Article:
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Disconnected RiversLinking Rivers to Landscapes$
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Ellen Wohl

Print publication date: 2004

Print ISBN-13: 9780300103328

Published to Yale Scholarship Online: October 2013

DOI: 10.12987/yale/9780300103328.001.0001

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Institutional Conquest

Institutional Conquest

Bureaucratic Impacts

Chapter:
(p.176) Chapter 5 Institutional Conquest
Source:
Disconnected Rivers
Author(s):

Ellen E. Wohl

Publisher:
Yale University Press
DOI:10.12987/yale/9780300103328.003.0005

This chapter focuses on the intervention of the federal government in river processes. The 1928 Flood Control Act, with $300 million in federal funds, made flood control in the lower Mississippi River valley a federal responsibility. Three federal agencies were primarily charged with the tasks of altering river processes. The Bureau of Reclamation, created in 1902, was given the task of reclaiming arid lands in the western United States, and is now most noted for the construction of huge reservoirs on western rivers. The Army Corps of Engineers was charged with the improvement of waterways for navigation and flood control. The Department of Agriculture's Soil Conservation Service, formed in 1935, was charged with flood control and land reclamation along smaller, headwater channels, and is most noted for constructing sediment-detention and erosion-control structures along these smaller streams.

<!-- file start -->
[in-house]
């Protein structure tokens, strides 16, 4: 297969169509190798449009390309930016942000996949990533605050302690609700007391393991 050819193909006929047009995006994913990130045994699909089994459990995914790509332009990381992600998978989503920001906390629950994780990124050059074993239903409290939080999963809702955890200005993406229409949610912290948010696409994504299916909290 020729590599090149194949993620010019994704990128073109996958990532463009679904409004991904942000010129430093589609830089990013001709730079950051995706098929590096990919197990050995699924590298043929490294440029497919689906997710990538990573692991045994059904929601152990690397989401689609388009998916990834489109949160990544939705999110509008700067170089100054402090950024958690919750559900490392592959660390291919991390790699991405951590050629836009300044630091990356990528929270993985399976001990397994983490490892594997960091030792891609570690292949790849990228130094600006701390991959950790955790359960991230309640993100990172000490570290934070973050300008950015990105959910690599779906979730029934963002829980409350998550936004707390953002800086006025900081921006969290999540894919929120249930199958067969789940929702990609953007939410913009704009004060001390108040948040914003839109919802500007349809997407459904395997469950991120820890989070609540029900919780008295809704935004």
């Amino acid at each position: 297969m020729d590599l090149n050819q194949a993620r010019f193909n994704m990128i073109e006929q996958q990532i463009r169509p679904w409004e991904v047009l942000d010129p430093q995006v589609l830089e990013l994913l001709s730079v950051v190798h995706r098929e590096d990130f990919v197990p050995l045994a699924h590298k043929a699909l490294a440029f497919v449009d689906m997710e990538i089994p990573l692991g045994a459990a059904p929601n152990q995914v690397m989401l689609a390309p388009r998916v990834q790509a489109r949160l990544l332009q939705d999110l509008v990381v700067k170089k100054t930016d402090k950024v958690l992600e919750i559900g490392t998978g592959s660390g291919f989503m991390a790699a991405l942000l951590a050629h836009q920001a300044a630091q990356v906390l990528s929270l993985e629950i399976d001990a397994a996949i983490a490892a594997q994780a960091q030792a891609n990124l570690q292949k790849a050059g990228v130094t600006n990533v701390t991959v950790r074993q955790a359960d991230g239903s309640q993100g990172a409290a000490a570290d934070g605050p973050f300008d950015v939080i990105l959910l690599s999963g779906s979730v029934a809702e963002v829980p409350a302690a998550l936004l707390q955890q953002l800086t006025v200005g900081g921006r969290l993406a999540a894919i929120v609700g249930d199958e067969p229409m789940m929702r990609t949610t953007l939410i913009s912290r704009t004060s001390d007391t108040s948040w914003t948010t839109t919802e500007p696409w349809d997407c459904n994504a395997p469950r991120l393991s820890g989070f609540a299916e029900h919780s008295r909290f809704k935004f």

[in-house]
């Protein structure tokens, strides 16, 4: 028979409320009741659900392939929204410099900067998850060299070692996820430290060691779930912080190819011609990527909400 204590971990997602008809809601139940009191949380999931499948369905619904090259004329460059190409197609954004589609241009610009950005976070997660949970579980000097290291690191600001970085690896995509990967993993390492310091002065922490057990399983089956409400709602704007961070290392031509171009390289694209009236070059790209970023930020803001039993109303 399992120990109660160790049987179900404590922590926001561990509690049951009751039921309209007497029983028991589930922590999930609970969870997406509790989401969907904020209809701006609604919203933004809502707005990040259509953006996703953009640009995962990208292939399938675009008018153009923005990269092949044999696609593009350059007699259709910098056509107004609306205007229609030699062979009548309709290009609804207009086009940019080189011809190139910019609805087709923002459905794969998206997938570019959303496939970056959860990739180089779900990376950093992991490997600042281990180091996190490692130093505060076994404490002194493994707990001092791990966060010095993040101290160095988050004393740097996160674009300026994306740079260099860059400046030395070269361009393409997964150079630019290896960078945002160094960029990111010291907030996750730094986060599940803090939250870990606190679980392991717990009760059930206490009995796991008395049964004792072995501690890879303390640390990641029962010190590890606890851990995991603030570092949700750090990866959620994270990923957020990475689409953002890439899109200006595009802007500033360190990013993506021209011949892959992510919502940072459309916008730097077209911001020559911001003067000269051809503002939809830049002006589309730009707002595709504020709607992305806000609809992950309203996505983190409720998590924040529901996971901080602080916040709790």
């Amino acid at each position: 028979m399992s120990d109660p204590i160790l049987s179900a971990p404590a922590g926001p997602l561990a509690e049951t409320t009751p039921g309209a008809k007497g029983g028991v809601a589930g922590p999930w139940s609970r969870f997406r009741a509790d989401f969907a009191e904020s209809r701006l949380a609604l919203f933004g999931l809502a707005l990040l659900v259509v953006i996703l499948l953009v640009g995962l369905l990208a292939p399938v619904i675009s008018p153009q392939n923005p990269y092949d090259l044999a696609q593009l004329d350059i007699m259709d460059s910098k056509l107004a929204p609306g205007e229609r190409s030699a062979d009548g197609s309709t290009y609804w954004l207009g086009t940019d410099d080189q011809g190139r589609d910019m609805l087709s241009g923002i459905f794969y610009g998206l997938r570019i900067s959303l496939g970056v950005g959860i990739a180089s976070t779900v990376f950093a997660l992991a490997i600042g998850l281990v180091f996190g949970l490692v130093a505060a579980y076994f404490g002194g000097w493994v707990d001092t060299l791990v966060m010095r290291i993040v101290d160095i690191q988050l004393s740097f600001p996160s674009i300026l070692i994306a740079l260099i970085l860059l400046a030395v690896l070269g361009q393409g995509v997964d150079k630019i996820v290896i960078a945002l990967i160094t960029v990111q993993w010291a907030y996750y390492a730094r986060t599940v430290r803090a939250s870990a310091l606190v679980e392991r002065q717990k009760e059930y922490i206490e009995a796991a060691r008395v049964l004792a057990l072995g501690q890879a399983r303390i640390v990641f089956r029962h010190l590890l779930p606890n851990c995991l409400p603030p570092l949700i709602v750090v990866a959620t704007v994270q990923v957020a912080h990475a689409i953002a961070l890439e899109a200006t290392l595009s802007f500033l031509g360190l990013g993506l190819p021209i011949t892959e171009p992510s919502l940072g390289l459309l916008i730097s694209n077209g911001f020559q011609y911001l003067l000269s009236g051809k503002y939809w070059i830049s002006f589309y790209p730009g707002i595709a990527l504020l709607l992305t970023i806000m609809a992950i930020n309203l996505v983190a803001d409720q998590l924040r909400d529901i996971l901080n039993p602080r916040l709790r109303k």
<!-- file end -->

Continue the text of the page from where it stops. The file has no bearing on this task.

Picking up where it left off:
Keywords:   river processes, federal government, flood control, arid lands, waterways

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